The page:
The Detroit Pistons season can be grouped into two distinct periods: pre- and post-Reggie Jackson injury. In the 21 games without Reggie Jackson to start the season, the Pistons went 11-10 and had the 10th best net rating. Since Jackson returned, the Pistons are 7-13 and in the bottom five in net rating. In terms of competition, the Pistons faced a stiffer schedule without Jackson than they have since his return. For all the talk earlier in the season about Jackson's negative impact on the offense and ball movement, the Pistons have been a stable below average offense for essentially the entire season. It has been the defense that has capsized over the last 20 games. Detroit went from 5th in defense without Jackson, to 24th since Jackson entered the lineup. Looking at the season as a whole, the Pistons defense is in line with where they finished last season, but trending in the wrong direction with no signs of correction in sight. Hopes were high for this Pistons team to potentially grab home court advantage in the playoffs. Now, they are going to need to correct their defensive woes before they take a step back and miss the playoffs entirely.
It is almost cheating to select Zach Randolph as the 6th Man of the Week given his illustrious career starting in this league but I harken back to the fact that I am the writer and thus I make the rules. Not that I need to justify his eligibility but his willingness to accept a lesser bench role only furthers his candidacy in my eyes, because he can still play. His shooting percentages and raw numbers may have dipped, but he is without a doubt flourishing in his new role. Per 36 minutes, Randolph is averaging 21.2 points and 12.1 rebounds, his highest such figures since the 2011 season. Look no further than the Grizzlies incredible comeback victory over the Warriors last Friday where Z-Bo finished with a monstrous 27 points, 11 rebounds, six assists, and two steals, leading the charge that ended in victory. For his continued brilliance against the best Zach Randolph is our latest 6th Man of the Week, may he bully those smaller than him forever.
Crazy Stat of the Week
Despite the best effort of the Cavaliers, the Central Division shoots the fewest three-point shots of any division – Chicago, Detroit, and Indiana round out the bottom three in three-point shooting rate in the entire league. However, their aversion to three-point shooting is relative.
The standards for three-point shooting have not always been so high. In fact, in the early days of the the three-point line, the shooting numbers are comically low. Since the introduction of the arc, nine teams have attempted fewer than 100 threes in a season. It took the Bulls less than five full games this season to reach 100 attempted threes. The Bulls are currently shooting league worst 31.5 % from deep on the season, a mark that would have lead the league in 1983, the same season the Lakers posted the lowest ever three-point percentage – 10.4%. My how the standards have changed.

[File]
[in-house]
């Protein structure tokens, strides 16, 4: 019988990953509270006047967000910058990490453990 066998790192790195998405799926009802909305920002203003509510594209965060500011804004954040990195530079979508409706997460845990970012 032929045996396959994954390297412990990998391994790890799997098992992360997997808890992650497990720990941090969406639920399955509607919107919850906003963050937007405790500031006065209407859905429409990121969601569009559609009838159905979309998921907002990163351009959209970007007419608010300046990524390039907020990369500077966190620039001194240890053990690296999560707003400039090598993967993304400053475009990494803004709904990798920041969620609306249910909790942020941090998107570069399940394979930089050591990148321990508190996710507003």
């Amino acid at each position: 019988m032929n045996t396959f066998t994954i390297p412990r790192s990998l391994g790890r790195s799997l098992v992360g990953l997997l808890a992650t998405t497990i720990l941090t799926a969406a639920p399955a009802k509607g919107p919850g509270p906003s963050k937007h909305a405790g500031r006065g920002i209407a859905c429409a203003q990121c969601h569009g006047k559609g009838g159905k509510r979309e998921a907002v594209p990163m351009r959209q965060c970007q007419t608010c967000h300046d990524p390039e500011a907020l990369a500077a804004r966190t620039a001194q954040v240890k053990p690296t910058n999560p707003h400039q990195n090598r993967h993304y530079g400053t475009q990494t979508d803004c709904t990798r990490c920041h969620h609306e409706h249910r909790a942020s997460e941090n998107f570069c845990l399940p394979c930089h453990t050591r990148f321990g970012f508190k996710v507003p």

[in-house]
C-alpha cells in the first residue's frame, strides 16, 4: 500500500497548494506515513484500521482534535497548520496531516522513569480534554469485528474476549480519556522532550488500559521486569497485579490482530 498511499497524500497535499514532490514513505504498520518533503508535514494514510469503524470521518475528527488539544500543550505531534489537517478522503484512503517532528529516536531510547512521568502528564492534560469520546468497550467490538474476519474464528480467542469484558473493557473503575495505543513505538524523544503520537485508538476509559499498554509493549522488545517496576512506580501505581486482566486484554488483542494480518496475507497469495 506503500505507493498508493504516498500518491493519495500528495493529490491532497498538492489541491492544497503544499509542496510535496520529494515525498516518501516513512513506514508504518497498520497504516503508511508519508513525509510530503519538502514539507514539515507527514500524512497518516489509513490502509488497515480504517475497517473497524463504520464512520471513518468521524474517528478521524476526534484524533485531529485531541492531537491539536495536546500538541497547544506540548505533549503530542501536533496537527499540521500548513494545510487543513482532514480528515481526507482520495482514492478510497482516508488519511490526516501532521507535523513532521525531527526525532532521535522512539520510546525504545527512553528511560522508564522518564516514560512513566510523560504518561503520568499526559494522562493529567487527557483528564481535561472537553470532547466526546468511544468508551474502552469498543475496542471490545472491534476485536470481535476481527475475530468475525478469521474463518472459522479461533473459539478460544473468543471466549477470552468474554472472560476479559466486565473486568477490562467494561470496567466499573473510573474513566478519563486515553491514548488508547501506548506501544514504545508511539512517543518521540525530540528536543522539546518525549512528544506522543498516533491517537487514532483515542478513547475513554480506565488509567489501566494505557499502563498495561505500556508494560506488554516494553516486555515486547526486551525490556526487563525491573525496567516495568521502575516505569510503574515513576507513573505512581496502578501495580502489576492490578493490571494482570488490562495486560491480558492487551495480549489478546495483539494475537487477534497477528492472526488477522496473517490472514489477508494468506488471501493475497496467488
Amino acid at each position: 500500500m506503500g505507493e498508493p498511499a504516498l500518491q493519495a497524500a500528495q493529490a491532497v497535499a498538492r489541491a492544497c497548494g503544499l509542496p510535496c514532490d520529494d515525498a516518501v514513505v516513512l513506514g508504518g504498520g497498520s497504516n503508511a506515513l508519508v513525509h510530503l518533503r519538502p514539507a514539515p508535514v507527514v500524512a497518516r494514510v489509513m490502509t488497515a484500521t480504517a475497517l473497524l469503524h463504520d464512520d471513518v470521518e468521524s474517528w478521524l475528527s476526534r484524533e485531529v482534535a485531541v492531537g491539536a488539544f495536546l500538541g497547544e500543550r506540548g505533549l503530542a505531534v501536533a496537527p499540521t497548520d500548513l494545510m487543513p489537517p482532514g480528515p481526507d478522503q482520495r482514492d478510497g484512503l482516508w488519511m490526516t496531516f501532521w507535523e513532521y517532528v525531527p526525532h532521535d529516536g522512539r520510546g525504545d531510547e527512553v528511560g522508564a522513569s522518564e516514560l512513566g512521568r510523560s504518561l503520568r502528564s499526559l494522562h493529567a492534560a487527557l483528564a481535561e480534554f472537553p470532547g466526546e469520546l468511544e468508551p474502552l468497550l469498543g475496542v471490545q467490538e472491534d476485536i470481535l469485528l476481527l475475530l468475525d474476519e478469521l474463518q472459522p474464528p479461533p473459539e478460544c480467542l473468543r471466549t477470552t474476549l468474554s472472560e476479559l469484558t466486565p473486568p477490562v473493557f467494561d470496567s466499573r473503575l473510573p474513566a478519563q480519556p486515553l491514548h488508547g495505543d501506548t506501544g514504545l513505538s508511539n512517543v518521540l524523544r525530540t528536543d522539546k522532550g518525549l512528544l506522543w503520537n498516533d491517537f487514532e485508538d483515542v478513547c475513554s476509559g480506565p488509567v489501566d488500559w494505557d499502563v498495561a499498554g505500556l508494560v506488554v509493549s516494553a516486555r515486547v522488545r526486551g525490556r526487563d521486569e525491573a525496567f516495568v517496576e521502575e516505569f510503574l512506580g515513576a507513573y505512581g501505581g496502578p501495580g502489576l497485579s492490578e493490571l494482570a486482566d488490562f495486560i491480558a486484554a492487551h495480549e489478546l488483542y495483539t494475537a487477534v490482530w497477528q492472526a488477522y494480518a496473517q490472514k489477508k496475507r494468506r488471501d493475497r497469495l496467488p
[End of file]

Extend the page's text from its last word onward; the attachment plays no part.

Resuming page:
End Game Slowdown
While holding a press conference in London on Thursday, Commissioner Adam Silver alluded to the idea of speeding up the NBA game, particularly the last two minutes, citing the short attention spans of millennials. I may be a millennial, but I am certainly not wrong or alone in observing that NBA games drag down the stretch, when both teams have an arsenal of timeouts saved to burn, often unnecessarily. I have two simple ideas to help fix this problem. I hope the NBA League Office heeds my advice. First, teams should be unable to call consecutive timeouts without time running off the clock, just as in the NFL. So often teams come out of a timeout and call another timeout when they can't get the ball inbounds – no more. Second, teams should be to call timeout just to advance the ball to the frontcourt. Most teams call timeout just to do this anyway. There is no need for a full huddle every timeout so coach can draw up another play. Teams should come prepared and be able to execute without a huddle. Maybe timeouts could be converted to advances in the last minute or teams could be afforded a limited number of advances, something can be worked out. In any fashion, the excessive huddles kill the flow of tight games and they must go.